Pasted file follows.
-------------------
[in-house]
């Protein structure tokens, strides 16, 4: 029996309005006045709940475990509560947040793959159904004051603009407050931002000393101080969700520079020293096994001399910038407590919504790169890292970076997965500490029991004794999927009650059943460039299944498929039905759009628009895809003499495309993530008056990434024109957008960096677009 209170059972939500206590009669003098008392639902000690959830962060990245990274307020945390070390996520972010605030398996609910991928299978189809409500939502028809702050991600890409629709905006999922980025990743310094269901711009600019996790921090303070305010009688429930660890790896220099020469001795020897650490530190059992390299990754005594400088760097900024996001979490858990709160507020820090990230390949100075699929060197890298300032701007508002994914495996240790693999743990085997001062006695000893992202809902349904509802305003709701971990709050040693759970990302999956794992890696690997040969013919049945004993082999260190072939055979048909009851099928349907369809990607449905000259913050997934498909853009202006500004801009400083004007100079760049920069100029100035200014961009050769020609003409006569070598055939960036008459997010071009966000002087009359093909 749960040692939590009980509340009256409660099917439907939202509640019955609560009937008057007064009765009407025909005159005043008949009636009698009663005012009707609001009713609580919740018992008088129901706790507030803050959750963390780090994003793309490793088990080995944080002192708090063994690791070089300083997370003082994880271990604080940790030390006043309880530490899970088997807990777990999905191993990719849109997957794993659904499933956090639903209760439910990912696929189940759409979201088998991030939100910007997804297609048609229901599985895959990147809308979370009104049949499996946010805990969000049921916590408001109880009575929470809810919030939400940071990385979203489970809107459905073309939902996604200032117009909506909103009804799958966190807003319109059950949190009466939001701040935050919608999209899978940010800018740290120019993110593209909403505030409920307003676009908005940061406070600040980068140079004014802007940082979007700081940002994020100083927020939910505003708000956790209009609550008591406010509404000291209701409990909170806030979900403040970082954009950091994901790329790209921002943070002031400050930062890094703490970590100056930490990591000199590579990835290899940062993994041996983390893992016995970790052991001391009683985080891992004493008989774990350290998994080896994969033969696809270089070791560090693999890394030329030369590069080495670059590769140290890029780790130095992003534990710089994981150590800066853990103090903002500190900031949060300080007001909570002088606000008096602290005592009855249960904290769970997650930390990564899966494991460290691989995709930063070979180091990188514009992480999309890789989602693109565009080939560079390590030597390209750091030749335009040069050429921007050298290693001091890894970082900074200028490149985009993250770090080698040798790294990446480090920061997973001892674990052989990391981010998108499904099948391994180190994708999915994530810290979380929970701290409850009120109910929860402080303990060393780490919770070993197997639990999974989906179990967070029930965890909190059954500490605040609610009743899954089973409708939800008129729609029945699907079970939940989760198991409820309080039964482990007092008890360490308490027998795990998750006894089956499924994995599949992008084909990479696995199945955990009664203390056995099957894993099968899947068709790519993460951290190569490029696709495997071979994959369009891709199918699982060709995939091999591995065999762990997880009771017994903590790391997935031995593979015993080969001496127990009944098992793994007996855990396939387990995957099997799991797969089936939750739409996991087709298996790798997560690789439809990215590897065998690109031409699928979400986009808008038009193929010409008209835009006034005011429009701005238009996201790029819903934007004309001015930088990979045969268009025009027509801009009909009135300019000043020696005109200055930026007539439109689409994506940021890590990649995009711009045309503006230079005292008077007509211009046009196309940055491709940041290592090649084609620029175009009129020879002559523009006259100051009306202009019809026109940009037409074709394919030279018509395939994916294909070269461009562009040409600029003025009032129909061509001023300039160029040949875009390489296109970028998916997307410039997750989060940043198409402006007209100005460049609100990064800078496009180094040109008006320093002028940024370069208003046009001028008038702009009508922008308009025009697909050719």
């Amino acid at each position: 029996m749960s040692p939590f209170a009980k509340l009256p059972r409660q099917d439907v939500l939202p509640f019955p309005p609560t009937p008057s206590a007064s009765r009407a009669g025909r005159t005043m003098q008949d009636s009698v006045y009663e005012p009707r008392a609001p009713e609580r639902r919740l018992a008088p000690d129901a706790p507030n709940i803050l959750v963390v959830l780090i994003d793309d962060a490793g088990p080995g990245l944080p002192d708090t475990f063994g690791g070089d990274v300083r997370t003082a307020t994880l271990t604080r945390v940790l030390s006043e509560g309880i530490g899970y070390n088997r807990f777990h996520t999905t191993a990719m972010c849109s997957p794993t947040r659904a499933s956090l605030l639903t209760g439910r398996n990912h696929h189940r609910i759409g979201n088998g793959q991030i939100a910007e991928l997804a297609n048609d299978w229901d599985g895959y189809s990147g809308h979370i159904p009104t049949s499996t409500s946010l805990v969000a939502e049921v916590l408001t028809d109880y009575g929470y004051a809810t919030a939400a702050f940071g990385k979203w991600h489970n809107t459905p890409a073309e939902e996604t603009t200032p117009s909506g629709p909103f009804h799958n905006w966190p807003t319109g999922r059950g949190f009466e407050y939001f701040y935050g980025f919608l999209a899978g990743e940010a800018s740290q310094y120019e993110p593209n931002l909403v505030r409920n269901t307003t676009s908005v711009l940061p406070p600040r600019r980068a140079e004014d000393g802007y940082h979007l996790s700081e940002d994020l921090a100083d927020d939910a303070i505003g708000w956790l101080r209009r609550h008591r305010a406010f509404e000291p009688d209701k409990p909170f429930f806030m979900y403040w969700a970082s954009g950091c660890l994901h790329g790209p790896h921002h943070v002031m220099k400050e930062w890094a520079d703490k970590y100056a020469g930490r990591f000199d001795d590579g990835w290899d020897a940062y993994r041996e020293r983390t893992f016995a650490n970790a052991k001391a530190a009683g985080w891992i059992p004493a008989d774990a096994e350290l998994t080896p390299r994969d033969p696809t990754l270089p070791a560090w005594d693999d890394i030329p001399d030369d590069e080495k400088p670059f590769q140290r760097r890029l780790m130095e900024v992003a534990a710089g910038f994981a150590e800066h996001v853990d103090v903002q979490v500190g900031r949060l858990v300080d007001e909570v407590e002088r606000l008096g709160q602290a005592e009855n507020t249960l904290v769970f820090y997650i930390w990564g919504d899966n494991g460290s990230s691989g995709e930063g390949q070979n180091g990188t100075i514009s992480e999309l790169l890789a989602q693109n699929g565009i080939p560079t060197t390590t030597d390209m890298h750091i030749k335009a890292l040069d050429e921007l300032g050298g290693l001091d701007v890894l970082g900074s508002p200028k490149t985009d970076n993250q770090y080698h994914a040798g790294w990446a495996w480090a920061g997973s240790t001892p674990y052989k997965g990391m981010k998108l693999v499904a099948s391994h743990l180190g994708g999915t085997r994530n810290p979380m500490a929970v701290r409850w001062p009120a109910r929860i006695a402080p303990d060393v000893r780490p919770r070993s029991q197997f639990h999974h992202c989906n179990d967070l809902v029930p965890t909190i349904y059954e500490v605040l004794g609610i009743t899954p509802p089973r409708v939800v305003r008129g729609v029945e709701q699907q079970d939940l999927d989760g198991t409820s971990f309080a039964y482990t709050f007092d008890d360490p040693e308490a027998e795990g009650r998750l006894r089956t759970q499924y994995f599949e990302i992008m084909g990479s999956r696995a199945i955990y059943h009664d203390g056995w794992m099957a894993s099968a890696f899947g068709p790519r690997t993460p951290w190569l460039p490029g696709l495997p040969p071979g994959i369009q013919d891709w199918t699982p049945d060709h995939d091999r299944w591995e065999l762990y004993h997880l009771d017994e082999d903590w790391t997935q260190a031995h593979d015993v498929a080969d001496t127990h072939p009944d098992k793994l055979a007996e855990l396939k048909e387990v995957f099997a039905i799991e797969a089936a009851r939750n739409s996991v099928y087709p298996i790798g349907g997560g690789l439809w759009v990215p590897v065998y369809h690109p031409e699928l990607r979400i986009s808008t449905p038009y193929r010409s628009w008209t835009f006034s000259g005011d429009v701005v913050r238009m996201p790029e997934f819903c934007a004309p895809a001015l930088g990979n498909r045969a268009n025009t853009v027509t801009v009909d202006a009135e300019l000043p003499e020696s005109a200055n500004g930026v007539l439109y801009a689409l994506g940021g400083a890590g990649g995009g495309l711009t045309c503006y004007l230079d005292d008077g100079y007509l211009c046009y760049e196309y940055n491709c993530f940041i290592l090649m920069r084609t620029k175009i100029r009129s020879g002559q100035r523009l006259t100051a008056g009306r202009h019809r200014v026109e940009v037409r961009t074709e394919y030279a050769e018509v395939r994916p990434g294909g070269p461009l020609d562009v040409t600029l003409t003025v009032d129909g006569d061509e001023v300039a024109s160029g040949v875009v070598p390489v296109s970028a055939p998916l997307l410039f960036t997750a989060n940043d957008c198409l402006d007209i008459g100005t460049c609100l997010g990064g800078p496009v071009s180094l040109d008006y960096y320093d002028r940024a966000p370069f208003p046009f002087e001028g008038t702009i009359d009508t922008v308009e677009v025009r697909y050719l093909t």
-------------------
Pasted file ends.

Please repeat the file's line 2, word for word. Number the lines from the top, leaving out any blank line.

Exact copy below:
């Protein structure tokens, strides 16, 4: 029996309005006045709940475990509560947040793959159904004051603009407050931002000393101080969700520079020293096994001399910038407590919504790169890292970076997965500490029991004794999927009650059943460039299944498929039905759009628009895809003499495309993530008056990434024109957008960096677009 209170059972939500206590009669003098008392639902000690959830962060990245990274307020945390070390996520972010605030398996609910991928299978189809409500939502028809702050991600890409629709905006999922980025990743310094269901711009600019996790921090303070305010009688429930660890790896220099020469001795020897650490530190059992390299990754005594400088760097900024996001979490858990709160507020820090990230390949100075699929060197890298300032701007508002994914495996240790693999743990085997001062006695000893992202809902349904509802305003709701971990709050040693759970990302999956794992890696690997040969013919049945004993082999260190072939055979048909009851099928349907369809990607449905000259913050997934498909853009202006500004801009400083004007100079760049920069100029100035200014961009050769020609003409006569070598055939960036008459997010071009966000002087009359093909 749960040692939590009980509340009256409660099917439907939202509640019955609560009937008057007064009765009407025909005159005043008949009636009698009663005012009707609001009713609580919740018992008088129901706790507030803050959750963390780090994003793309490793088990080995944080002192708090063994690791070089300083997370003082994880271990604080940790030390006043309880530490899970088997807990777990999905191993990719849109997957794993659904499933956090639903209760439910990912696929189940759409979201088998991030939100910007997804297609048609229901599985895959990147809308979370009104049949499996946010805990969000049921916590408001109880009575929470809810919030939400940071990385979203489970809107459905073309939902996604200032117009909506909103009804799958966190807003319109059950949190009466939001701040935050919608999209899978940010800018740290120019993110593209909403505030409920307003676009908005940061406070600040980068140079004014802007940082979007700081940002994020100083927020939910505003708000956790209009609550008591406010509404000291209701409990909170806030979900403040970082954009950091994901790329790209921002943070002031400050930062890094703490970590100056930490990591000199590579990835290899940062993994041996983390893992016995970790052991001391009683985080891992004493008989774990350290998994080896994969033969696809270089070791560090693999890394030329030369590069080495670059590769140290890029780790130095992003534990710089994981150590800066853990103090903002500190900031949060300080007001909570002088606000008096602290005592009855249960904290769970997650930390990564899966494991460290691989995709930063070979180091990188514009992480999309890789989602693109565009080939560079390590030597390209750091030749335009040069050429921007050298290693001091890894970082900074200028490149985009993250770090080698040798790294990446480090920061997973001892674990052989990391981010998108499904099948391994180190994708999915994530810290979380929970701290409850009120109910929860402080303990060393780490919770070993197997639990999974989906179990967070029930965890909190059954500490605040609610009743899954089973409708939800008129729609029945699907079970939940989760198991409820309080039964482990007092008890360490308490027998795990998750006894089956499924994995599949992008084909990479696995199945955990009664203390056995099957894993099968899947068709790519993460951290190569490029696709495997071979994959369009891709199918699982060709995939091999591995065999762990997880009771017994903590790391997935031995593979015993080969001496127990009944098992793994007996855990396939387990995957099997799991797969089936939750739409996991087709298996790798997560690789439809990215590897065998690109031409699928979400986009808008038009193929010409008209835009006034005011429009701005238009996201790029819903934007004309001015930088990979045969268009025009027509801009009909009135300019000043020696005109200055930026007539439109689409994506940021890590990649995009711009045309503006230079005292008077007509211009046009196309940055491709940041290592090649084609620029175009009129020879002559523009006259100051009306202009019809026109940009037409074709394919030279018509395939994916294909070269461009562009040409600029003025009032129909061509001023300039160029040949875009390489296109970028998916997307410039997750989060940043198409402006007209100005460049609100990064800078496009180094040109008006320093002028940024370069208003046009001028008038702009009508922008308009025009697909050719």